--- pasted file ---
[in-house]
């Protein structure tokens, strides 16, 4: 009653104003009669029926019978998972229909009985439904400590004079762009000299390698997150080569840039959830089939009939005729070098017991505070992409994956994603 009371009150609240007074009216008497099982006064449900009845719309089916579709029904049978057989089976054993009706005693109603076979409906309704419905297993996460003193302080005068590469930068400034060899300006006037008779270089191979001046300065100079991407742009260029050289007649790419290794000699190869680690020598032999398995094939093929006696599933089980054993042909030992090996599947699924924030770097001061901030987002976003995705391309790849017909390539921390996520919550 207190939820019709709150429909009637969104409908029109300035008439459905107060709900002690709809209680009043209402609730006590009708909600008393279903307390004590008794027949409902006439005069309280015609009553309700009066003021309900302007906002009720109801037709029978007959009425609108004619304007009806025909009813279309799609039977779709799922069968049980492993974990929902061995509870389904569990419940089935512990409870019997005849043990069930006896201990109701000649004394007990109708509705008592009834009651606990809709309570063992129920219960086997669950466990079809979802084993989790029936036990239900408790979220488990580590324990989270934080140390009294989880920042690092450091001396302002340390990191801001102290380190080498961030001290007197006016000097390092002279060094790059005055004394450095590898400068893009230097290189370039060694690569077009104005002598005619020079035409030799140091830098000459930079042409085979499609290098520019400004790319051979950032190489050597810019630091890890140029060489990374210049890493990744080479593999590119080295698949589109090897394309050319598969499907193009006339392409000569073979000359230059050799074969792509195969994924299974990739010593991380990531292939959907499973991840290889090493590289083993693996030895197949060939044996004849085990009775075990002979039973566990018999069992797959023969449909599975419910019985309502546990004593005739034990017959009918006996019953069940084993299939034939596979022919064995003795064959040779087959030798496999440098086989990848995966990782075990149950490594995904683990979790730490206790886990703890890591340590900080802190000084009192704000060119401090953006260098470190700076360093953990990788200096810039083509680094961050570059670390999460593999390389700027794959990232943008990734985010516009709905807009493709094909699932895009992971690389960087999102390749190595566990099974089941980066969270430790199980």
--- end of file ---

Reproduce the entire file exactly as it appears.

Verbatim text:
[in-house]
């Protein structure tokens, strides 16, 4: 009653104003009669029926019978998972229909009985439904400590004079762009000299390698997150080569840039959830089939009939005729070098017991505070992409994956994603 009371009150609240007074009216008497099982006064449900009845719309089916579709029904049978057989089976054993009706005693109603076979409906309704419905297993996460003193302080005068590469930068400034060899300006006037008779270089191979001046300065100079991407742009260029050289007649790419290794000699190869680690020598032999398995094939093929006696599933089980054993042909030992090996599947699924924030770097001061901030987002976003995705391309790849017909390539921390996520919550 207190939820019709709150429909009637969104409908029109300035008439459905107060709900002690709809209680009043209402609730006590009708909600008393279903307390004590008794027949409902006439005069309280015609009553309700009066003021309900302007906002009720109801037709029978007959009425609108004619304007009806025909009813279309799609039977779709799922069968049980492993974990929902061995509870389904569990419940089935512990409870019997005849043990069930006896201990109701000649004394007990109708509705008592009834009651606990809709309570063992129920219960086997669950466990079809979802084993989790029936036990239900408790979220488990580590324990989270934080140390009294989880920042690092450091001396302002340390990191801001102290380190080498961030001290007197006016000097390092002279060094790059005055004394450095590898400068893009230097290189370039060694690569077009104005002598005619020079035409030799140091830098000459930079042409085979499609290098520019400004790319051979950032190489050597810019630091890890140029060489990374210049890493990744080479593999590119080295698949589109090897394309050319598969499907193009006339392409000569073979000359230059050799074969792509195969994924299974990739010593991380990531292939959907499973991840290889090493590289083993693996030895197949060939044996004849085990009775075990002979039973566990018999069992797959023969449909599975419910019985309502546990004593005739034990017959009918006996019953069940084993299939034939596979022919064995003795064959040779087959030798496999440098086989990848995966990782075990149950490594995904683990979790730490206790886990703890890591340590900080802190000084009192704000060119401090953006260098470190700076360093953990990788200096810039083509680094961050570059670390999460593999390389700027794959990232943008990734985010516009709905807009493709094909699932895009992971690389960087999102390749190595566990099974089941980066969270430790199980």